Archive → September, 2010
On 24th April 2010 I interviewed Professor Mu Jihong (木霁红), Director of the Ancient Tea Horse Road Culture Reseach Institute, Yunnan University. Professor Mu, a Naxi (纳西族) from Lijiang, graduated from Yunnan University in the early 1980s specialising in Chinese literature. In the late 1980s (as is described in the interview below) he became interested in the Ancient Tea Horse Road. Professor Mu is one of the recognised pioneers in this field of research. The State Administration for Cultural Heritage has generously funded Professor Mu to conduct large-scale research on the tea road and its cultural heritage. He has published over thirty books and countless journal articles on different topics ranging from Confucianism in Yunnan, the early history of Yunnan, histories of Lijiang and Shangrila, and of course on the Ancient Tea Horse Road and tea culture (especially puer tea in which he is a world authority). He has supervised more than seventeen postgraduates to completion and has many more in the pipeline. The Ancient Tea Horse Road Culture Research Institute was founded in 2007. The Institute has a broad research agenda covering the history, cultures, customs, languages, and economics/business of the Ancient Tea Horse Road.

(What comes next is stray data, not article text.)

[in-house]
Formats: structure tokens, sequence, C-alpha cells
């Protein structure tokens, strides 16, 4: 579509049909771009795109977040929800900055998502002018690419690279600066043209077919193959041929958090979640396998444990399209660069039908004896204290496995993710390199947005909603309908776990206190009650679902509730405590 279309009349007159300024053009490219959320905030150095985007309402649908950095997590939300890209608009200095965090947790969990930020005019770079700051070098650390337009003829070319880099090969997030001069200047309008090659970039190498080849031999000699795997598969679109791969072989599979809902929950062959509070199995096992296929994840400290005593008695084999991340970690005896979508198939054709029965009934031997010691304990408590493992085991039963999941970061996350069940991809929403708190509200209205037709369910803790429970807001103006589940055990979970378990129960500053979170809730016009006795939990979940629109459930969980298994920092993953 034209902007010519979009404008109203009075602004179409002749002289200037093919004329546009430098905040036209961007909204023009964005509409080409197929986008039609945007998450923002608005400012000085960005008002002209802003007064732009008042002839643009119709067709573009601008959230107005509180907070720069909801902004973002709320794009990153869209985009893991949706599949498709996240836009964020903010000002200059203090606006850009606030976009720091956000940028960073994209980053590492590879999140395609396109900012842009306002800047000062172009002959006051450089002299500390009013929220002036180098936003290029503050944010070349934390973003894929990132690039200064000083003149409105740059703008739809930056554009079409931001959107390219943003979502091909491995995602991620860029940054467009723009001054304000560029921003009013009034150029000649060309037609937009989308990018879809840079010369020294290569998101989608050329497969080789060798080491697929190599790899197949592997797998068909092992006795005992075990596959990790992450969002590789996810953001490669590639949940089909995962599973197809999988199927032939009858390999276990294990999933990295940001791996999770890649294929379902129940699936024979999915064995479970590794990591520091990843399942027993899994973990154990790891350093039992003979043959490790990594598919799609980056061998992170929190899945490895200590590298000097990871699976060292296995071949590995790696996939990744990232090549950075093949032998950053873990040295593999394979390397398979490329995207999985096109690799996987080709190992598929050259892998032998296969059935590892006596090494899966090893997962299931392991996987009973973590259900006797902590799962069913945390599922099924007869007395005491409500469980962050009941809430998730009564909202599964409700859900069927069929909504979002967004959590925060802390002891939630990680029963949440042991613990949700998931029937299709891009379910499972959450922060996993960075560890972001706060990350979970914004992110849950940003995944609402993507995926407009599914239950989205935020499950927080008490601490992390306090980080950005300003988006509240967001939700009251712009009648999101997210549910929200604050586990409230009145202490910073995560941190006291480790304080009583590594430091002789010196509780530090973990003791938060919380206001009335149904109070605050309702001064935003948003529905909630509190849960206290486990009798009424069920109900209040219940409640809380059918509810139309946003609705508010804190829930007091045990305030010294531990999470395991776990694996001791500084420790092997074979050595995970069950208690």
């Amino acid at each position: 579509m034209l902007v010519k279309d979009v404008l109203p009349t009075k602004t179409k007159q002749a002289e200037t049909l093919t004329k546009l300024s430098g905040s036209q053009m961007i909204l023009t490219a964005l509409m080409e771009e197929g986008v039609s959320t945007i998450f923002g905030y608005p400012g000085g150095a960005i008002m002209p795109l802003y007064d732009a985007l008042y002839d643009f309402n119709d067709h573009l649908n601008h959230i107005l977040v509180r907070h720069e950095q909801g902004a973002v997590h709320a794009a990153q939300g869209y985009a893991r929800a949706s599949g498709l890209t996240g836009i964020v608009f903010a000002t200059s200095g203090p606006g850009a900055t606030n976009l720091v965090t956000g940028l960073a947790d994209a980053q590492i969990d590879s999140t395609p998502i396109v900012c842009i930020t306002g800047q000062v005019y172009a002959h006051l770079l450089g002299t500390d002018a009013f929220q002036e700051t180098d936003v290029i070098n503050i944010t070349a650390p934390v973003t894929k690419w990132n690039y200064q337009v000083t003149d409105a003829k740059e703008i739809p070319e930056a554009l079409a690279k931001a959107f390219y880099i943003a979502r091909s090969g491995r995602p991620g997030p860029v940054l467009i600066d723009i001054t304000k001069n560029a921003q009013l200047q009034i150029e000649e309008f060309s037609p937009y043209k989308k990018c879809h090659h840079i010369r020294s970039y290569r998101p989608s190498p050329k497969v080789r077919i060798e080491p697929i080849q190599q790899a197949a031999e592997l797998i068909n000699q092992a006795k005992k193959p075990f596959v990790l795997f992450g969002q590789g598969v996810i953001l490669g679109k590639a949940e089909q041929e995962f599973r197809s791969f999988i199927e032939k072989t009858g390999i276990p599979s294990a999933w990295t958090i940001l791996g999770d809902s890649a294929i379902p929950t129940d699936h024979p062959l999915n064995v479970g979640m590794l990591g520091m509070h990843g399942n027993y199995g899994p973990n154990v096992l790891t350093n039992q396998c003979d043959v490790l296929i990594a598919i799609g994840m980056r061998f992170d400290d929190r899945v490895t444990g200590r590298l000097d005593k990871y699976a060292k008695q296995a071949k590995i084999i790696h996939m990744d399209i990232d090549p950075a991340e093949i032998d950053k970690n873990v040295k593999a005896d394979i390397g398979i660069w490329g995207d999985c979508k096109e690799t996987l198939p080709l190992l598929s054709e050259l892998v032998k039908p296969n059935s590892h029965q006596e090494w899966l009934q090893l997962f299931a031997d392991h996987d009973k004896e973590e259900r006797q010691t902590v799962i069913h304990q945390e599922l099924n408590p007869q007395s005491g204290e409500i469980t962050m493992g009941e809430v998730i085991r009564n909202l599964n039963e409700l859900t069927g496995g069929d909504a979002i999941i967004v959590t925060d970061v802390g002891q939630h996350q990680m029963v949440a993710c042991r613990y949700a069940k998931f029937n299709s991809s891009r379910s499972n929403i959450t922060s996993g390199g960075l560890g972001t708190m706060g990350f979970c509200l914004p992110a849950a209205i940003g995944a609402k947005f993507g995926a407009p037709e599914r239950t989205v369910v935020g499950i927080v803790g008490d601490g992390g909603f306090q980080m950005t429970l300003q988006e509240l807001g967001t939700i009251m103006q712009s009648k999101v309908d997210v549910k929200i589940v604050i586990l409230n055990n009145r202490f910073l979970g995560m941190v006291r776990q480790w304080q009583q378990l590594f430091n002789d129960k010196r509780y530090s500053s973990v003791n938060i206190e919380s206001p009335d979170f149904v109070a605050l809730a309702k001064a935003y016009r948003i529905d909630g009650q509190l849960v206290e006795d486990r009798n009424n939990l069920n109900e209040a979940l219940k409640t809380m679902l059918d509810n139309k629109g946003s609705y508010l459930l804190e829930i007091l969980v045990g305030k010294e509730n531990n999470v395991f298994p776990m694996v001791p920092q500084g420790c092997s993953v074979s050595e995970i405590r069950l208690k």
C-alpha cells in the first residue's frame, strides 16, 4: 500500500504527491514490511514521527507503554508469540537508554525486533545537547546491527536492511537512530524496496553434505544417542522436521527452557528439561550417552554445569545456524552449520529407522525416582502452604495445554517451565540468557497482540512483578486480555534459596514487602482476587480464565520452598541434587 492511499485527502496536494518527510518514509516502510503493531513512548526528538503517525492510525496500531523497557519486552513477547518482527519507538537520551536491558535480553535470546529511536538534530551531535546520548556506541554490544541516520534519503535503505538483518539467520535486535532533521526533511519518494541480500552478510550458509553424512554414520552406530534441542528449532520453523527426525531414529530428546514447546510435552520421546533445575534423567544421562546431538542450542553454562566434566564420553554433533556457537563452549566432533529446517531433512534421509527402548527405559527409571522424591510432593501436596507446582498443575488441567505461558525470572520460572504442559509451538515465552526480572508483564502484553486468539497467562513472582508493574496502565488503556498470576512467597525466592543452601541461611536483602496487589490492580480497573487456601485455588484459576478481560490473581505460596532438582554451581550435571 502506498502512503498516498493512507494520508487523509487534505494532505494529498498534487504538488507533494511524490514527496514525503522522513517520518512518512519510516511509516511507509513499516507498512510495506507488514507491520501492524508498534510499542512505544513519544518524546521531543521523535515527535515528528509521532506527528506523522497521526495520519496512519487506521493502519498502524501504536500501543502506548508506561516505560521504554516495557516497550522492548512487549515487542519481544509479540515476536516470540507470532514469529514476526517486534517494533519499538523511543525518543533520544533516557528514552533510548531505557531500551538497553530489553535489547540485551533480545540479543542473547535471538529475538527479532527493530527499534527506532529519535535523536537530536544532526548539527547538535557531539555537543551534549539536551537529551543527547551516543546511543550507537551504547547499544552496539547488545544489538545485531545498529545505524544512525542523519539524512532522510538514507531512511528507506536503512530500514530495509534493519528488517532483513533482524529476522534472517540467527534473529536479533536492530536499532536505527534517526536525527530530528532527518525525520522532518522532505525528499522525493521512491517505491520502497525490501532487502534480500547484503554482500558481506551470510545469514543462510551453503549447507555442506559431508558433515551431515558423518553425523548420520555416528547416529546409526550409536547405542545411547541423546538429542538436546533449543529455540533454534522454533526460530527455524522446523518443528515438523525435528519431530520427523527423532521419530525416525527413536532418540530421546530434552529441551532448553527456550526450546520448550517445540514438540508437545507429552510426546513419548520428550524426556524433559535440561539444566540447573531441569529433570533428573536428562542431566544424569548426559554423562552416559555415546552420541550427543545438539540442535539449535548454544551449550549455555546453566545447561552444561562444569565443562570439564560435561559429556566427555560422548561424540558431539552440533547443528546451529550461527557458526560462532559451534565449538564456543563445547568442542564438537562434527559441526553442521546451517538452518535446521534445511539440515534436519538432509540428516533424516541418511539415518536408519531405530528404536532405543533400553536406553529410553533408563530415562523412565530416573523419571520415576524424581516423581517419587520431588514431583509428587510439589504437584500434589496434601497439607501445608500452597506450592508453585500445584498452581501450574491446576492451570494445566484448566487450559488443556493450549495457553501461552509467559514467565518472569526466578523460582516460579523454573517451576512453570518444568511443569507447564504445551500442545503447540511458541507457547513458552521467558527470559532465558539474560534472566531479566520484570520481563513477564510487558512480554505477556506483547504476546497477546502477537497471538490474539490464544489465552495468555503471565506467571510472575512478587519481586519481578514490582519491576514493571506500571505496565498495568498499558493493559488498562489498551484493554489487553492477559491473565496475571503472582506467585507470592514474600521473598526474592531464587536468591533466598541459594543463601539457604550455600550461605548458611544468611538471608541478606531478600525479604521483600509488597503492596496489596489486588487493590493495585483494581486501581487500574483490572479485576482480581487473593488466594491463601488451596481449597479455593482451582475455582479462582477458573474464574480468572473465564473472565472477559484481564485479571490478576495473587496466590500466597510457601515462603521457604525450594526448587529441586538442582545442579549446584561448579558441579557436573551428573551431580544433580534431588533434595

Q. Professor Mu thank you very much for your time today. Let’s start from the very beginning: ‘What is the Ancient Tea Horse Road’?
A. We can understand the Ancient Tea Horse Road [hereafter also referred to as the chamagudao and ‘tea road’] in both a broad and narrow sense. In the narrow sense it refers to roads used in the long distance transportation of tea by horse [mule] caravan. It refers to the transportation of tea from the tea producing regions in Yunnan and Sichuan to Tibet. In these mountainous regions it was not possible to use carts or vehicles and the rivers are treacherous and not navigable. The only option available was to use horses [mules]. In the broader sense the chamagudao within China refers to the extensive trading networks in and across Yunnan, Sichuan, Tibet, Qinghai, Gansu, Shaanxi, Guangxi, Guizhou and Hunan. At an international level it also includes the extension of these networks into Southeast Asia, Nepal and India.
Q. Can you give us a brief history of the chamagudao?